The audience was at times collectively moved to offer standing ovations for the more extraordinary performances, as fans of all countries were all on their feet cheering for teams from rival countries. It was as though the athlete-artists performing on the ice were speaking to everyone in attendance in a universal language.
“It was incredible,” said Brittny Rivelli of the Miami University Team. “Before we even got on the ice, we were saying this feels like a continuation of Nationals but 10 times the size. So much of our fan club is here. We just really wanted to go out and show the world what we’ve been working so hard for.”
The emotional aspect of their experience also involved being immersed in Lake Placid’s remarkable history. Brittny’s teammate Annie Givens declared, “We all heard about how great this city is, so actually being here is like a fairy tale. When we had a team gathering the other night to celebrate going to Worlds, we all watched the movie ‘Miracle.’ It was so cool to see that and then come here where it happened.”
“And then our first couple of steps into the rink, we were greeted by Paul Wylie (Director of Sport at the Olympic Authority),” adds Brittney. “He’s such an incredible part of U.S. figure skating history, it was kind of like a really wholesome moment for all of us.” The skaters also had the chance to meet Jim Craig, the legendary 1980 U.S. men’s hockey team goalie who played such a huge role in the Miracle on Ice win.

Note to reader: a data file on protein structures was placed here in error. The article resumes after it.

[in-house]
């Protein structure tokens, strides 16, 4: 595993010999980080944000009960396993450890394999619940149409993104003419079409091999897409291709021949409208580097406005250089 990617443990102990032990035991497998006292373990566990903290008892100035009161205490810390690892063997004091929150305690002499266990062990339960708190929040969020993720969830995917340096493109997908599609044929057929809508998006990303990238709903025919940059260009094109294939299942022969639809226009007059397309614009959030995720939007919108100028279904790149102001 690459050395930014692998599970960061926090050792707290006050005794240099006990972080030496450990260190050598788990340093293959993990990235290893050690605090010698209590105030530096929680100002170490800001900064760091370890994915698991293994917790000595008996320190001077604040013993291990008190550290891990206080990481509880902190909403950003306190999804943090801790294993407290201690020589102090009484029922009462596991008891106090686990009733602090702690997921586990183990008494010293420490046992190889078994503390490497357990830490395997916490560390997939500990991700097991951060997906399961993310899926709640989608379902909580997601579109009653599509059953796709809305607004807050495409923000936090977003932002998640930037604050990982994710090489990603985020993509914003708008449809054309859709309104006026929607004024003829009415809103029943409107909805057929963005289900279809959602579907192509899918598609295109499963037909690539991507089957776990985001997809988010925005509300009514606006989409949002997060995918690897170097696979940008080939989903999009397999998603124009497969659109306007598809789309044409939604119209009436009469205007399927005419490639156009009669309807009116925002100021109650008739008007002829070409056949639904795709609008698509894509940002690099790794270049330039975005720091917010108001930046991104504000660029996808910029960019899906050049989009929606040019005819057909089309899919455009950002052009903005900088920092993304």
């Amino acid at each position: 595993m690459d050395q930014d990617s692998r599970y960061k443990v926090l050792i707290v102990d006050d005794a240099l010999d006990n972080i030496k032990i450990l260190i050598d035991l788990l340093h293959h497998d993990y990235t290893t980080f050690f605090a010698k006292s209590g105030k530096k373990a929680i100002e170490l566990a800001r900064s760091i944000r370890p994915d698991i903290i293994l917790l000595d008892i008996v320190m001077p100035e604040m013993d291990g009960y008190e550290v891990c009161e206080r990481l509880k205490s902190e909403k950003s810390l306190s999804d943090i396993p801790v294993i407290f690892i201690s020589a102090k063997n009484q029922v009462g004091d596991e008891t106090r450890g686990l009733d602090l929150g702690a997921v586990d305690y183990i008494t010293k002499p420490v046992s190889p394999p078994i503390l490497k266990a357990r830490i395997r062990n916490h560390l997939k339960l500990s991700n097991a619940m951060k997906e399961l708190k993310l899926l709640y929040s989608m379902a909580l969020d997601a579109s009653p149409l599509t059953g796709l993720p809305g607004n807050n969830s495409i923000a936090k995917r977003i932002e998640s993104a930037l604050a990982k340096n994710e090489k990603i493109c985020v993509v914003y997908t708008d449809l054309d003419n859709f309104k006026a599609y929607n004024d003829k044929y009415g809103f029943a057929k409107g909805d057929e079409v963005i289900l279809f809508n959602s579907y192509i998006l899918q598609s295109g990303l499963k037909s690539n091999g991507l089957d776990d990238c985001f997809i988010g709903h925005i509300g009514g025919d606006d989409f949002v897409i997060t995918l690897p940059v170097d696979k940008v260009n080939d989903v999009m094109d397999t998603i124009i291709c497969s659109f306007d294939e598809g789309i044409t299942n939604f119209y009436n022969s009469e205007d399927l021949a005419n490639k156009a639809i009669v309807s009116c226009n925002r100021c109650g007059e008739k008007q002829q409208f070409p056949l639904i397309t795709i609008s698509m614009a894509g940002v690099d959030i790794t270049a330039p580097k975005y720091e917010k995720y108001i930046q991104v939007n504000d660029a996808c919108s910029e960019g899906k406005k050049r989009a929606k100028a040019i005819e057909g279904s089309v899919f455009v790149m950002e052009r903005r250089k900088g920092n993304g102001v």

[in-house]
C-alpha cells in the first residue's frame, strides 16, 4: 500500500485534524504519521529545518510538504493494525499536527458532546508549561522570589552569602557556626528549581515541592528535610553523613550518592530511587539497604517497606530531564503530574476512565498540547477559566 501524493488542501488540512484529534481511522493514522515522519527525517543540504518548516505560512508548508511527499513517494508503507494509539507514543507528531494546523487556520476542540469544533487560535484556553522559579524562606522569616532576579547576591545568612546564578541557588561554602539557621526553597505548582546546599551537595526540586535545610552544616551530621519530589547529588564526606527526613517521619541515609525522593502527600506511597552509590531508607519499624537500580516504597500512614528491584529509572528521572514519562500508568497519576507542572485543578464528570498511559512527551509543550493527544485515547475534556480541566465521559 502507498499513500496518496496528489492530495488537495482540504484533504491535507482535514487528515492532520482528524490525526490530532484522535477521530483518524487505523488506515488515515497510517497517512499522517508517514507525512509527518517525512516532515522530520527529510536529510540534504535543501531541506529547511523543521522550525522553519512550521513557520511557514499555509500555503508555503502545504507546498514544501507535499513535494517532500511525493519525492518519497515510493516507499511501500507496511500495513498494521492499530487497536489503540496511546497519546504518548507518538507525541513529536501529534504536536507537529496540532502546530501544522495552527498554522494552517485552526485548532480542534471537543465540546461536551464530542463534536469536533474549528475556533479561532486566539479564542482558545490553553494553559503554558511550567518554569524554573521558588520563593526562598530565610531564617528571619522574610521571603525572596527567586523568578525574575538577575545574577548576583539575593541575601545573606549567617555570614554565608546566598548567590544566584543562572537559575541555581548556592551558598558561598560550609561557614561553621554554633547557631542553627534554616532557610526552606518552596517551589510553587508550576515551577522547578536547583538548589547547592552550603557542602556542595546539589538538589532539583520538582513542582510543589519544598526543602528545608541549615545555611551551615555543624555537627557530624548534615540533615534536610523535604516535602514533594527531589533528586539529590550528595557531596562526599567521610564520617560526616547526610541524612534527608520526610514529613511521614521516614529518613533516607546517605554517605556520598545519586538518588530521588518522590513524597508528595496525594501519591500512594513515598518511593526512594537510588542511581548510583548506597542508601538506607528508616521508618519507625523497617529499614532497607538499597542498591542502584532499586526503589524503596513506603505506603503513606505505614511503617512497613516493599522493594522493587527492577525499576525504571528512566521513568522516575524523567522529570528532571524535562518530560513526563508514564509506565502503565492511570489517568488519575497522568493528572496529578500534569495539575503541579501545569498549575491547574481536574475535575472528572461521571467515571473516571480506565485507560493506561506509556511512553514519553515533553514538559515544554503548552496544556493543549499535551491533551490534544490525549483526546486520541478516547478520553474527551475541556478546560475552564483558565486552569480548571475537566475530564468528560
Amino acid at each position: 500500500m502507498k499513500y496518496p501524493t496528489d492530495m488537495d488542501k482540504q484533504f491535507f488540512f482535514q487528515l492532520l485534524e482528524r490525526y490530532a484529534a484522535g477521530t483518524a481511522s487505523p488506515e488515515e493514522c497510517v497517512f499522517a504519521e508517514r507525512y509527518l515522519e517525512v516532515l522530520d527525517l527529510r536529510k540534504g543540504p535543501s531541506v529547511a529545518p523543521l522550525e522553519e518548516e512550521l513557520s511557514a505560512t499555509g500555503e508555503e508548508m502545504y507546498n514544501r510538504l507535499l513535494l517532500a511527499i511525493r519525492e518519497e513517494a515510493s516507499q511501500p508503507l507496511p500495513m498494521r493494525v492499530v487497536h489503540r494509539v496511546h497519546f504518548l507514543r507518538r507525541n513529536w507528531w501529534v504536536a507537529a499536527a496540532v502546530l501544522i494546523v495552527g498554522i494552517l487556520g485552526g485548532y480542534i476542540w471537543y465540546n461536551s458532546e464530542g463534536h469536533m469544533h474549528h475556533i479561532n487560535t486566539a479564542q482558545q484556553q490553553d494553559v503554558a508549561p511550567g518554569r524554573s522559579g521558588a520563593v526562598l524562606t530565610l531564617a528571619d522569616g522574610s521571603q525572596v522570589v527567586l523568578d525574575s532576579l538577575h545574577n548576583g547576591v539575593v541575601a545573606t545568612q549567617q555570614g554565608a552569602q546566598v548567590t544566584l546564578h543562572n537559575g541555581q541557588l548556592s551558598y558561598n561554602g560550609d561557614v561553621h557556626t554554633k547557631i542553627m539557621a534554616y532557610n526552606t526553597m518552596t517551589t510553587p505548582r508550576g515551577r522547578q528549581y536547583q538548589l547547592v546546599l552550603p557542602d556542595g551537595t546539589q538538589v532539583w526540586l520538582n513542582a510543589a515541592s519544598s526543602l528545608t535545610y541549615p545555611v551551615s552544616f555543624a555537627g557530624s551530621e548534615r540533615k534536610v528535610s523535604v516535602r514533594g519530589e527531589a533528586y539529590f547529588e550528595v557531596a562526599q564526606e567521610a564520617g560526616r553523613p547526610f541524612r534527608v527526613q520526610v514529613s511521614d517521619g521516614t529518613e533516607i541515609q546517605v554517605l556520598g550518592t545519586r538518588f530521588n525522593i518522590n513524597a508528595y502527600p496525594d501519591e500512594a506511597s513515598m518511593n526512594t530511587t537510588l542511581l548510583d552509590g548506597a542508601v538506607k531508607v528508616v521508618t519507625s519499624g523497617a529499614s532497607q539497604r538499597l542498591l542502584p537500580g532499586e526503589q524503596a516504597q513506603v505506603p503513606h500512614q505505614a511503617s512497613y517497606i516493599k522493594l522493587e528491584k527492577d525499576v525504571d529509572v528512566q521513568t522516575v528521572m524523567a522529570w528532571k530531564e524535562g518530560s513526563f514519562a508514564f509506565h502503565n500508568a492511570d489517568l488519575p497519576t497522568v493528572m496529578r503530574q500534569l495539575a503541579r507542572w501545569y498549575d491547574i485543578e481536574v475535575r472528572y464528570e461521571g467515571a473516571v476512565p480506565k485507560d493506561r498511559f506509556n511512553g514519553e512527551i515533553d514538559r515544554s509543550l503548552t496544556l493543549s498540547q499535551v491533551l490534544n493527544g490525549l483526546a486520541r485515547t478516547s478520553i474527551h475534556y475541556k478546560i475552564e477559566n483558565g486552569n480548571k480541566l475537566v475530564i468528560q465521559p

“I’m one of the few who had never been here before,” remarked Autumn. “I didn’t look anything up in advance because I just wanted to be surprised. The fact that so many of us have skated here before is cool. The renovations, the feeling of the Olympic Center, and the arena, everything made a very special vibe here.”
For many of these young women, competing at the World Championships was a dream in itself. A dream they’ve had since childhood. They all share a love of skating and the experience of working hard day after day and year after year throughout childhood and into their adult years to eventually make the team and compete together as one. It’s a passion they all share as well as an aspect to their unique stories they also all share. Something any one of these over 500 competitors could have given up on many times but didn’t. And that’s possibly the best outcome of all – to inspire others by demonstrating how persistence, passion and purpose can help anyone achieve big dreams.
At the end of the two-day competition, one of the two Canadian teams, Team Les Supremes, placed first for the second year in a row, while the Haydenettes and Miami University placed 5th and 6th respectively. The 30-time United States champion Haydenettes recorded the best-ever total score by any U.S. team at this ISU World Championships while Miami University also tallied their best-ever score at a World Championship. Click here to see the full ISU World Synchronized Skating Championship 2023 results and get additional team details.